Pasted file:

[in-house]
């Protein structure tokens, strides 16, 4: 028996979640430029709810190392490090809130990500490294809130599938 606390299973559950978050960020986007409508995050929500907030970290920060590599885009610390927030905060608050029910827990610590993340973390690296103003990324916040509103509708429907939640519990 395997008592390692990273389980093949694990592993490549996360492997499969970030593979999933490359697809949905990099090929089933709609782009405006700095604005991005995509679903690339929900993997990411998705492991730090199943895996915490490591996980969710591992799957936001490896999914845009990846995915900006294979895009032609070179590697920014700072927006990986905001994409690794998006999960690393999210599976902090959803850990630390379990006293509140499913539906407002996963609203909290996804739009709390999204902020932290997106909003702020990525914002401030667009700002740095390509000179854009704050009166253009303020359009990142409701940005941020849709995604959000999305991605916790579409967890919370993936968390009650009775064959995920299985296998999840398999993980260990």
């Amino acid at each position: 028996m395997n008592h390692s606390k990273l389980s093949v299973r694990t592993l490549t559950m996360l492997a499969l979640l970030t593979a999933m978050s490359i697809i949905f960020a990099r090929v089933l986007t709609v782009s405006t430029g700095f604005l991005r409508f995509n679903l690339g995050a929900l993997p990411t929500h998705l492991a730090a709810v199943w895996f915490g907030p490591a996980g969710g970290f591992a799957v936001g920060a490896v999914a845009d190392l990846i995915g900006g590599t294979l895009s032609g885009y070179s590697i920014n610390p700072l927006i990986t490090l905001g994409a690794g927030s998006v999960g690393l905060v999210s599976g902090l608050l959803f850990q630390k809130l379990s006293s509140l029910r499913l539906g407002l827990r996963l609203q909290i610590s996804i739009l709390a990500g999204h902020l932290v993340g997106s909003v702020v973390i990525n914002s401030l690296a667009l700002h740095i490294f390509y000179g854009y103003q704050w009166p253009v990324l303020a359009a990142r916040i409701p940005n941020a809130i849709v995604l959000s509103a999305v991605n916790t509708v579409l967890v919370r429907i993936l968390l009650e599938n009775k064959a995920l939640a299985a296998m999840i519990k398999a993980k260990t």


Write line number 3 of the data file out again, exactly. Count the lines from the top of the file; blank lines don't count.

């Amino acid at each position: 028996m395997n008592h390692s606390k990273l389980s093949v299973r694990t592993l490549t559950m996360l492997a499969l979640l970030t593979a999933m978050s490359i697809i949905f960020a990099r090929v089933l986007t709609v782009s405006t430029g700095f604005l991005r409508f995509n679903l690339g995050a929900l993997p990411t929500h998705l492991a730090a709810v199943w895996f915490g907030p490591a996980g969710g970290f591992a799957v936001g920060a490896v999914a845009d190392l990846i995915g900006g590599t294979l895009s032609g885009y070179s590697i920014n610390p700072l927006i990986t490090l905001g994409a690794g927030s998006v999960g690393l905060v999210s599976g902090l608050l959803f850990q630390k809130l379990s006293s509140l029910r499913l539906g407002l827990r996963l609203q909290i610590s996804i739009l709390a990500g999204h902020l932290v993340g997106s909003v702020v973390i990525n914002s401030l690296a667009l700002h740095i490294f390509y000179g854009y103003q704050w009166p253009v990324l303020a359009a990142r916040i409701p940005n941020a809130i849709v995604l959000s509103a999305v991605n916790t509708v579409l967890v919370r429907i993936l968390l009650e599938n009775k064959a995920l939640a299985a296998m999840i519990k398999a993980k260990t």